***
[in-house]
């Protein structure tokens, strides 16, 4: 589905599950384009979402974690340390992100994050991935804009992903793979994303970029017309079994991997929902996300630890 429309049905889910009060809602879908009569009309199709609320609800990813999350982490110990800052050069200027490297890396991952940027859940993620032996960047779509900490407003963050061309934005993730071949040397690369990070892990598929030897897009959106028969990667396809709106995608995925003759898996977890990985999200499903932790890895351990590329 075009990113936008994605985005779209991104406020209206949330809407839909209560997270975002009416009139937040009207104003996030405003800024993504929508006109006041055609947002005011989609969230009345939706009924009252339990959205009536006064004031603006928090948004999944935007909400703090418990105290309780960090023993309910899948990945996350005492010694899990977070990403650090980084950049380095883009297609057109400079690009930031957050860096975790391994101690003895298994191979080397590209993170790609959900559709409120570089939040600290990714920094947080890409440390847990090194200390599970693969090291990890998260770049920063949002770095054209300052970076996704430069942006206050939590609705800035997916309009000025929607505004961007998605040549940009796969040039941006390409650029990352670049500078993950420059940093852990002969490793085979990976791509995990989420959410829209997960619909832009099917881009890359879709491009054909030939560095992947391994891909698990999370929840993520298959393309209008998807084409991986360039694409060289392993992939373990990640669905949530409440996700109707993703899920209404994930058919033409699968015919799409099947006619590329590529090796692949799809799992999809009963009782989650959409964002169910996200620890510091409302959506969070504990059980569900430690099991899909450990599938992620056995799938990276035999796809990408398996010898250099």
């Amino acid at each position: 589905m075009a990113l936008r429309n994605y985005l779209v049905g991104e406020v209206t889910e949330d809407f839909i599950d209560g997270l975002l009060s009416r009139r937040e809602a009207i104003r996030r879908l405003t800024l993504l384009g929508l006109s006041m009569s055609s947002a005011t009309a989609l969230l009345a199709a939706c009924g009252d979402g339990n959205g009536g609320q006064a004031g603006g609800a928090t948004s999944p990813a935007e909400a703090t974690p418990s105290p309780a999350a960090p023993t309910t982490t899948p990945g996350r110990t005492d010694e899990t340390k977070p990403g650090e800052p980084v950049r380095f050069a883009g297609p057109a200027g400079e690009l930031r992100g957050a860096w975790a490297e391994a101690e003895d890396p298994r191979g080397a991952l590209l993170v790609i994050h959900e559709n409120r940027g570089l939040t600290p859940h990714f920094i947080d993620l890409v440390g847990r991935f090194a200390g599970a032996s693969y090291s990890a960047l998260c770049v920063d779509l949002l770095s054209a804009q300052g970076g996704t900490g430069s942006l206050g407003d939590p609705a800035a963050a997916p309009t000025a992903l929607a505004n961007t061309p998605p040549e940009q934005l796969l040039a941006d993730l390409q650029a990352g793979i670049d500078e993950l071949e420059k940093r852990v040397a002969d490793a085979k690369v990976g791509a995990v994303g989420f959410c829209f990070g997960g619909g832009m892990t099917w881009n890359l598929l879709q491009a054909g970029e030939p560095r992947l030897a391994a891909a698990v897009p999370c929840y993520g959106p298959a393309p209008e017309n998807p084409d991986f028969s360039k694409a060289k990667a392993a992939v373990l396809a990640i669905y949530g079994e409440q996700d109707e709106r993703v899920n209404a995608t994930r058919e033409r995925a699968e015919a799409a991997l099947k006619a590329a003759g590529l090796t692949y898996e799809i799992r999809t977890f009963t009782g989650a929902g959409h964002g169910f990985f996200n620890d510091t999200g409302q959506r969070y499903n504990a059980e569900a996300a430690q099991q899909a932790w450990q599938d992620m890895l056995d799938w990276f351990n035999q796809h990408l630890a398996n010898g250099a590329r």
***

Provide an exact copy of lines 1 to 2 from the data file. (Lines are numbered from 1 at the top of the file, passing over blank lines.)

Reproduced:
[in-house]
């Protein structure tokens, strides 16, 4: 589905599950384009979402974690340390992100994050991935804009992903793979994303970029017309079994991997929902996300630890 429309049905889910009060809602879908009569009309199709609320609800990813999350982490110990800052050069200027490297890396991952940027859940993620032996960047779509900490407003963050061309934005993730071949040397690369990070892990598929030897897009959106028969990667396809709106995608995925003759898996977890990985999200499903932790890895351990590329 075009990113936008994605985005779209991104406020209206949330809407839909209560997270975002009416009139937040009207104003996030405003800024993504929508006109006041055609947002005011989609969230009345939706009924009252339990959205009536006064004031603006928090948004999944935007909400703090418990105290309780960090023993309910899948990945996350005492010694899990977070990403650090980084950049380095883009297609057109400079690009930031957050860096975790391994101690003895298994191979080397590209993170790609959900559709409120570089939040600290990714920094947080890409440390847990090194200390599970693969090291990890998260770049920063949002770095054209300052970076996704430069942006206050939590609705800035997916309009000025929607505004961007998605040549940009796969040039941006390409650029990352670049500078993950420059940093852990002969490793085979990976791509995990989420959410829209997960619909832009099917881009890359879709491009054909030939560095992947391994891909698990999370929840993520298959393309209008998807084409991986360039694409060289392993992939373990990640669905949530409440996700109707993703899920209404994930058919033409699968015919799409099947006619590329590529090796692949799809799992999809009963009782989650959409964002169910996200620890510091409302959506969070504990059980569900430690099991899909450990599938992620056995799938990276035999796809990408398996010898250099």